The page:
A blog is an opportunity to engage with readers in a direct and informal manner about things that are of interest to you and them. The following guidelines provide some key considerations for writing a blog, and achieving a level of engagement with your (captive) audience that will drive productivity.
Define what the blog is generally about, and stay ‘on message’. Is it about thought leadership / inviting feedback on new initiatives, capabilities, products / key appointments / successes / bad news?
You must reflect your own personality when writing. Adopting a ‘blog persona’ that is not you, and writing in corporate speak, will drive readers away. Write how you talk! The style and tone of a blog should be informal and personal. This is your opportunity to ‘humanise’ the company…after all it’s a people-based business.
Show some passion
If you’re not passionate about your subject matter, it will soon be reflected through your writing.
Be full blooded in the tackle
Don’t start a blog for the sake of it. If your blog isn’t interesting, or you have no time to write it, you will alienate your readers and could damage your reputation within the business.
Work the crowd
Who are you talking to / what are their expectations and communications needs / how are they motivated? In theory, you already have a captive (and willing) audience, so consider their requirements, as well as your own objectives, in keeping them engaged.
Honesty’s the best policy
Provide as open and honest an insight into the business as possible, and be prepared for open and honest feedback. If successful, a blog should be a conversation, not a broadcast; if and when negative criticism is posted on the blog through responses, it should be responded to, where appropriate, not deleted.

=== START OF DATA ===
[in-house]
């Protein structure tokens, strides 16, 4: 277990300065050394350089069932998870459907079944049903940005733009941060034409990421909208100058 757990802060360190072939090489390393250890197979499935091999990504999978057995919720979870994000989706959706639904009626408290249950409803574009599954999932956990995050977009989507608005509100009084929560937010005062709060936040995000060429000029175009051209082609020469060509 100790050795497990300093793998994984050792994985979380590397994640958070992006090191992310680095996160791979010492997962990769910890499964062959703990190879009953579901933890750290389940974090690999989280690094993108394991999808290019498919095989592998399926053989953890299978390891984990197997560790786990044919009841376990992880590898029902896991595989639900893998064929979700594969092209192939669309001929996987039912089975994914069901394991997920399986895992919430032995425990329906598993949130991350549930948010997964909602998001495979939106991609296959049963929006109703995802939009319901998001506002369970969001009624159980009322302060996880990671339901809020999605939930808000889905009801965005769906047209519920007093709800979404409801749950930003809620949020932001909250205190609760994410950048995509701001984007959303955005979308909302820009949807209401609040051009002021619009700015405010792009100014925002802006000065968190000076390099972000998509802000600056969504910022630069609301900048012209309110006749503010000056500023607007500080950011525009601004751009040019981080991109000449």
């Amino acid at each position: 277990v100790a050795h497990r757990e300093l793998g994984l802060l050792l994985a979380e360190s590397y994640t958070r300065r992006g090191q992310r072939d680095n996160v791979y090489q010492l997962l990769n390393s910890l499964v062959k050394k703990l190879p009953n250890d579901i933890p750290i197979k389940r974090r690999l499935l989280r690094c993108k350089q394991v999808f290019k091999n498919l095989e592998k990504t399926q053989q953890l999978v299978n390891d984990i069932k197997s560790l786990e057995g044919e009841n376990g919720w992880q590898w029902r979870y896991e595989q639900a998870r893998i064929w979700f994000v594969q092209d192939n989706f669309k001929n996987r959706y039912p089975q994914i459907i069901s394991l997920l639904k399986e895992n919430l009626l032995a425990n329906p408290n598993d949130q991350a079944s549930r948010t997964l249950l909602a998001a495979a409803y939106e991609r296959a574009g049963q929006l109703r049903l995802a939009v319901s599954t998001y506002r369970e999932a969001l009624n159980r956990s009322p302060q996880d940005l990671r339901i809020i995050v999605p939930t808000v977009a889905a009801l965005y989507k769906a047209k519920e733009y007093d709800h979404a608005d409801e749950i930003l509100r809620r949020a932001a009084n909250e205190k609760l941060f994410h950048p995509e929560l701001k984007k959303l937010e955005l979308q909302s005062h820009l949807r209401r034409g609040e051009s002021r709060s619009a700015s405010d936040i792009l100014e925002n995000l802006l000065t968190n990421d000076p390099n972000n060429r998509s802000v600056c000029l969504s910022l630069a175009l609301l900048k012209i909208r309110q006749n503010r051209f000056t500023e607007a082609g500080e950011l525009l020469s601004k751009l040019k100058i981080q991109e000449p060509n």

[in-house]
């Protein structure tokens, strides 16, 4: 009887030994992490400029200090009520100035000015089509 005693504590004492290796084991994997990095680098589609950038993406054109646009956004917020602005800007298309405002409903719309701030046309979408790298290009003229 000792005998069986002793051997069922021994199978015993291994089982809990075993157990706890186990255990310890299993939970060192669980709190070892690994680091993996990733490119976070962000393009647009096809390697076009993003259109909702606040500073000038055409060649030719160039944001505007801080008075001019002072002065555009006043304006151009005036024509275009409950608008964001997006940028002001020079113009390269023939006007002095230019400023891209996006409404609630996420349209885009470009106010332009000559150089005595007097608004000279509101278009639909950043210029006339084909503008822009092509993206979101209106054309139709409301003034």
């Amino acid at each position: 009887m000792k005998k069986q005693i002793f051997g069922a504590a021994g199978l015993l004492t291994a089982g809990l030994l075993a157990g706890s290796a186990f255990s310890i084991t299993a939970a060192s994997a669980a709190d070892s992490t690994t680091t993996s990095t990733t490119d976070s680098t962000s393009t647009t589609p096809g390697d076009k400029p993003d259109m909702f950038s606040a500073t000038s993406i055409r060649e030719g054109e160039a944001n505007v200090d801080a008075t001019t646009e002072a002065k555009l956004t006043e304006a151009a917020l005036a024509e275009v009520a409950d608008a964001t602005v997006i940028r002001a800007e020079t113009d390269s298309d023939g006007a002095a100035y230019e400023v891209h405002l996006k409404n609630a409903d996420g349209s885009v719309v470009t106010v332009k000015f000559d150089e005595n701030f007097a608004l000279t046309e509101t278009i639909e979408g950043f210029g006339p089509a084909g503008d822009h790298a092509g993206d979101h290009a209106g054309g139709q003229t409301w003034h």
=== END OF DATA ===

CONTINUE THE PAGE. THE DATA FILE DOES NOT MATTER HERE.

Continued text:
You must be the sole author of the blog. Having a corporate blog that is written by multiple authors could confuse and dilute your message, and will be identifiable through your style of writing. If, for some reason, you know you’re going to be unable to blog for a period of time, manage expectations by informing your audience why (where possible).
Do and don’t of writing:
- Title – short and enticing. Don’t write: “Everyone keeps mentioning the word ‘strategic’ and I think it’s a load of bollocks.” Do write: “It’s all about delivery.”
- Body text – no more than five pars (as few as one) on a single message. If you have multiple messages, post them individually under different titles on the same day, or on consecutive days. Don’t say: ‘Today I thought I’d share with you all a speech I wrote a few years ago on the subject of how to be a winner.’ Do say: ‘Here’s some amazing stuff we’ve done since launching ????? – I’d love to know what you think.’
Commit to a minimum frequency for posting a new blog – I’d suggest at least weekly, but don’t set a maximum – write as thoughts occur. By doing it at least weekly, you should retain reader engagement. Equally, over-blogging might miss some of your audience who won’t have time to invest in reading daily posts.
A whole world to consider
Comment on things happening in the wider world. If something occurs externally that could impact your business, or be of interest to your audience, it proves you’re aware of what’s going on generally, rather than being seen as ‘detached’. This may be news from one of your markets, or a prospective market, or thought leadership from a competitor that you admire and think it’s a subject worthy of awareness by your staff. When referencing such information, name the source and hyperlink to it.
Let your mind wander
It doesn’t hurt to throw in a ‘googly’ occasionally and blog about something that’s not specifically business-driven; it shows you think about other ‘stuff’, apart from just work. It could be funny – a bizarre conversation or incident with someone on a plane / in a bar etc – or observational, such as an opinion about something in the news (hopefully not too controversial).
By Damian Schogger